State of the Student Union: Edging Back Toward Apathy on Obama’s 1st Anniversary

College students seem to see a great deal of distance between Washington and their everyday lives and concerns on campus.

President Barack Obama’s State of the Union address marked another step in his first term, as he highlighted the prominent issues of financial woes facing so many Americans, along with the political struggle that accompanies his efforts to reform healthcare. The January 27th address, delivered just days after marking his first year in office, drew a mixed response from most voters, including college students.

Indeed, a search for college students who heard the speech and wanted to offer their thoughts revealed that many of them had skipped the address altogether, a sign of apathy that appears to contradict the excitement that Obama generated on campuses throughout the nation during his campaign.

University of Southern California (USC) journalism student Shelly Quan said skipped she the State of the Union Address—and she’s not even sure why.

“I didn’t actually watch it,” Quan said. “I just heard about it. I think part of the reason nobody watched it is because of some football game that day.”

Many of her fellow students also skipped the speech, she said. Not many bothered to read the text of the address, either.

“I care more about local issues than national issues,” Quan said. “They aren’t really affecting me right now.”

Quan’s statement appears to reflect a general mood towards the government on college campuses, where many students appear to have grown indifferent to the president’s efforts as they increasingly focus on their personal challenges in dealing with financial uncertainties and other issues.

USC film student Blake Larson said that he had little interest in Obama’s address.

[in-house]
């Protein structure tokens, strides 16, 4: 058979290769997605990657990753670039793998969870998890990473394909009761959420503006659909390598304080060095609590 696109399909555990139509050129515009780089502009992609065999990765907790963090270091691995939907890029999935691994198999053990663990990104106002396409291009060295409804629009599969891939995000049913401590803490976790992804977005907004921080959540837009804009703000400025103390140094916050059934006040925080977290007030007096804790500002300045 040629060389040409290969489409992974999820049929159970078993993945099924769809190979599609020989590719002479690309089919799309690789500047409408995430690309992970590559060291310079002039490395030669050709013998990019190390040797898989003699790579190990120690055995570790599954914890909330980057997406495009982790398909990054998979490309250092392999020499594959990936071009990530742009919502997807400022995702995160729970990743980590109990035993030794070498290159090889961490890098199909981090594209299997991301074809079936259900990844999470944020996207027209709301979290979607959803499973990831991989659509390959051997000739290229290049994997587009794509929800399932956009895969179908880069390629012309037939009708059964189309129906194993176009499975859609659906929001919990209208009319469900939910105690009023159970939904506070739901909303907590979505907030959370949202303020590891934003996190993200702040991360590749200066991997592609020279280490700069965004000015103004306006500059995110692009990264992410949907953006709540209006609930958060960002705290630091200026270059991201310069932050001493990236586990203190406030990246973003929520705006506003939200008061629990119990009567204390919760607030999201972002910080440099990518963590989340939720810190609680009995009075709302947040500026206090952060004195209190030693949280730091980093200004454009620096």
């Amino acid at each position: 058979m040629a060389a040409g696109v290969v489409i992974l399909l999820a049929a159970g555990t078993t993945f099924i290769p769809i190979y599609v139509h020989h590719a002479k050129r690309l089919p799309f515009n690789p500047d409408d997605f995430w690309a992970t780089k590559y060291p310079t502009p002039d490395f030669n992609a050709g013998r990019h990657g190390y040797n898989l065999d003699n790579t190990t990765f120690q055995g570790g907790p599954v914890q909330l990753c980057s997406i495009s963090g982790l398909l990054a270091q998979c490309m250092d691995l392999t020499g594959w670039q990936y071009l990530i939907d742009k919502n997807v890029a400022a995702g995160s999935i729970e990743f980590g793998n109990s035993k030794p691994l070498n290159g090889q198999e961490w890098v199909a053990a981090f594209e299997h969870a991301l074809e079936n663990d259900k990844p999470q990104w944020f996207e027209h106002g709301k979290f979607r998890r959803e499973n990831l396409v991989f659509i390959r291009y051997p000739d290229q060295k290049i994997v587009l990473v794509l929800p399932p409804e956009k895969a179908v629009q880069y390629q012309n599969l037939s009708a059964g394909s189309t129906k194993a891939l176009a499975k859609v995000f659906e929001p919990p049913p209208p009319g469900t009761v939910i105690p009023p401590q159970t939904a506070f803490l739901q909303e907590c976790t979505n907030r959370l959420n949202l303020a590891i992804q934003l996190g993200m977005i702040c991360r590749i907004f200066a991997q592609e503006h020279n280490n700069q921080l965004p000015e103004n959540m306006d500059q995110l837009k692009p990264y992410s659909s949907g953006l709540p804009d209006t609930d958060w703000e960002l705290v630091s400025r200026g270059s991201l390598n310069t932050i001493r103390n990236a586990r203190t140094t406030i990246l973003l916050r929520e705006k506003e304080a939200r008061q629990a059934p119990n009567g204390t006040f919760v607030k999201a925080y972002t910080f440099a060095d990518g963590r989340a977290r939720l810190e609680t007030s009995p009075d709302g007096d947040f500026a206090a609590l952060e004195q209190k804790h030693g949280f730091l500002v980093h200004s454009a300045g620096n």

“I assume he said some stuff,” Larson said.  I didn’t really watch it because I didn’t have time. I need to focus on things that directly involve me right now. His stuff seems to be taking a while, so I’m not going to worry.”

Some college students are fixed on the challenges of paying for their schooling, while others are just as concerned about the prospects for their futures. And they seem to be giving Obama a break there, even if they’re not exactly listening to what he has to say.

“I can’t blame the president for the lack of jobs in the field of journalism, where I want to major,” Quan said. “I think it’s personally the fault of modern journalists. In a sense, it’s the industry that has to change. Other industries have the same problem, and the president has nothing to do with it. Also, job creation is not the foremost thing on my mind, because I’m only in college now. It’s just bad timing now for everyone else. But no matter what, I’m still really worried about tomorrow. I think about it every day.”

Larson agreed.

“I’m positive that I’m going to get some sort of job, whether it’s a good or bad job,” he said. “I think the whole current job market search is a lot more about personal initiative and bad timing. But yeah, I have my doubts.”

The sentiments from these USC students fall in line with a recent survey by researchers at the cross-town University of California in Los Angeles (UCLA) campus. The UCLA survey found that college freshmen are increasingly worried about the cost of tuition. Two thirds of respondents to the survey said that they were “somewhat or majorly” concerned about paying tuition, and 53.3 percent of the participating freshmen stated that they were using loans. More than half—56.5 percent—said that getting good jobs after graduation was a “very important” factor in their college decision, and 78.1 percent said that being financially well off is a top goal.

The concerns expressed by respondents to the survey don’t match up well with the apathy over the State of the Union speech, though. It seems that many college students want to shrug off their worries and disregard national issues that do not directly involve them—just yet.

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